Daily news bulletins on the subject keep reminding us that Brexit Day is getting nearer. While you may have no idea how it will ultimately impact your own business, one thing is clear. You need to start making Brexit contingency plans now.
While the politicians argue, here in the real world there is still no clarity about how the movement of people and goods will be affected.
It’s likely that during this period of uncertainty there will be rising pressure on the availability of good quality labour and on the cost of raw materials.
The hospitality and care sectors are already seeing the impact of a reduction in supply in the labour market. Here on the Fylde Coast we have a larger than average concentration of both industries, due to our strong tourism sector and the large retirement population on the coast. Manufacturing businesses will also be affected.
What should your Brexit Contingency Plans look at?
Start by looking at your business as a whole and risk assessing major areas like purchasing, sales and staffing. Consider all possible outcomes of Brexit and what those outcomes could mean to you and your business.
Having done this, put your Brexit Contingency Plans together, which review each of those areas.
Purchasing: Are you buying materials and services from abroad? Research and replace foreign vendors with a UK based replacement where possible, to avoid potential import tariffs.
There are likely to be complications around transferring to new suppliers, so include a review of how this process will be managed and what impact it might have.
Sales: The weaker value of Sterling offers opportunities to UK businesses.
There’s an opportunity within the tourism sector as UK destinations remain increasingly attractive to overseas travellers. Plan and deliver campaigns to promote your UK based hospitality business to clients with Dollars and Euros to spend.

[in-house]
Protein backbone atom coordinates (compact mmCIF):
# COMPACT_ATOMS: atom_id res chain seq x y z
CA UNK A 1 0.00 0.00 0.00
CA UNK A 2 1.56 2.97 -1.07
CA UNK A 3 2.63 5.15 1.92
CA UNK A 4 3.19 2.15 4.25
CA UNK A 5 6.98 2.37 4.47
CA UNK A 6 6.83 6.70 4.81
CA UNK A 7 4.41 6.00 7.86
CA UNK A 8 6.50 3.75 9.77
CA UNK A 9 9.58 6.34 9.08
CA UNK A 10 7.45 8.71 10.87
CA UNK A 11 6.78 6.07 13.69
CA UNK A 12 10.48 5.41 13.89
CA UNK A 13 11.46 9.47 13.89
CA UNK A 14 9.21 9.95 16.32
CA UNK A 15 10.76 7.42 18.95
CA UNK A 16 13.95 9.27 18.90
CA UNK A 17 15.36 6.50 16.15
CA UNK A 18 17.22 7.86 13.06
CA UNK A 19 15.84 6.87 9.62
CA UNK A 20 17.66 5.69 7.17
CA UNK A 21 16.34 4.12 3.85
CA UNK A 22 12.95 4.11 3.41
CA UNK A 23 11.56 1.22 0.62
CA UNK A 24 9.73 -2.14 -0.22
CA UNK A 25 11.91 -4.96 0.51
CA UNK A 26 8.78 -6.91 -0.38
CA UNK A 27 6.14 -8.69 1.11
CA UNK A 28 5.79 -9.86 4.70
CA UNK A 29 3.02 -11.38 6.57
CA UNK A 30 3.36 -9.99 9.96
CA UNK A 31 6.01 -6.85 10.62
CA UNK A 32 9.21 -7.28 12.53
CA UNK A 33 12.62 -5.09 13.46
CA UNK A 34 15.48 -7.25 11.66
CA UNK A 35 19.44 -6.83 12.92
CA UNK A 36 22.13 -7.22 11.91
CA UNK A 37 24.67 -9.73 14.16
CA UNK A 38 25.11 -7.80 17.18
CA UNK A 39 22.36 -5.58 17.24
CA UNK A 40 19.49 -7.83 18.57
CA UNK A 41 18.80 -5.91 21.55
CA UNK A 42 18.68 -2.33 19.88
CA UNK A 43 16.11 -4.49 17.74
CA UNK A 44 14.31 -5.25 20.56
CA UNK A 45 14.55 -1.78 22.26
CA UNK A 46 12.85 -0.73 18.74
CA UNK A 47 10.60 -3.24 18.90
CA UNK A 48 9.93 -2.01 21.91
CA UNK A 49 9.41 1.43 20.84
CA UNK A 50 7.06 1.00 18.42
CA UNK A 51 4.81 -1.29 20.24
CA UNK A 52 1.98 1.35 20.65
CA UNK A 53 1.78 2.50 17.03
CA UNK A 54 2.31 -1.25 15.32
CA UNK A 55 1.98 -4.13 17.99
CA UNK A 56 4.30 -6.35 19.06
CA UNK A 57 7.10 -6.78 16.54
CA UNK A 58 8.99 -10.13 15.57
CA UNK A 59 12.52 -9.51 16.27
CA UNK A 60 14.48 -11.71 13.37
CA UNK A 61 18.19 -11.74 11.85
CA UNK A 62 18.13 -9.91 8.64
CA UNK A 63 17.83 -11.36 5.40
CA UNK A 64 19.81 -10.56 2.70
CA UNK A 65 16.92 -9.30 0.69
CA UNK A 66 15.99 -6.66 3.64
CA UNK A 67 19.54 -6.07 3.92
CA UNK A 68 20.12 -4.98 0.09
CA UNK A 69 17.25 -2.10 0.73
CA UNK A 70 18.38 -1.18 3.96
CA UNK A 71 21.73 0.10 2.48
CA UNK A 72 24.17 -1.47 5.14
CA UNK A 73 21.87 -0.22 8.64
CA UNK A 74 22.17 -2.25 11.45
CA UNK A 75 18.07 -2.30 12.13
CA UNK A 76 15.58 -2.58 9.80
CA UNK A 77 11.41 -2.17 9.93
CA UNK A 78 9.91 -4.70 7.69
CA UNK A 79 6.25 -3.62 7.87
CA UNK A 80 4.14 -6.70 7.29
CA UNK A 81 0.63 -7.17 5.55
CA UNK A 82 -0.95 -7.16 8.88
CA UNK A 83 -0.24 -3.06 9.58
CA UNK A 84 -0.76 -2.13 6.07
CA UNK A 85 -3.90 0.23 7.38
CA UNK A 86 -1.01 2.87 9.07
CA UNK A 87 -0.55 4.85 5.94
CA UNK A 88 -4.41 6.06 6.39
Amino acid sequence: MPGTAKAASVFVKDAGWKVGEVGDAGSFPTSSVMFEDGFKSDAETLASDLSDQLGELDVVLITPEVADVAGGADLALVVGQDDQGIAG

In the manufacturing sector there is clearly an export opportunity – particularly for products which are made from UK-sourced materials and components.
Staffing: Does your business rely on a European workforce? If so, identify how much ‘flight risk’ there is in key roles and what the impact may be if those personnel were to leave. How would you fill those roles should they become vacant?
If your business has a strong reliance on the employment of EU nationals it would be prudent to ensure that you have a strong contingency plan in place as soon as possible.
Make sure that job descriptions are updated and ready to be used. Look at your costings to see what impact increased labour costs would have. Be ready to act swiftly should you need to.
Be Brexit ready
It makes sense to know your business, to have contingency plans ready, and be ready to implement them effectively when the outcomes of the Brexit negotiation process become clear.
The businesses that do this will be the ones to win.
Would you like assistance with business planning or the financial implications of Brexit on your business? Please don’t hesitate to get in touch with us at Jones Harris for a no obligation chat.
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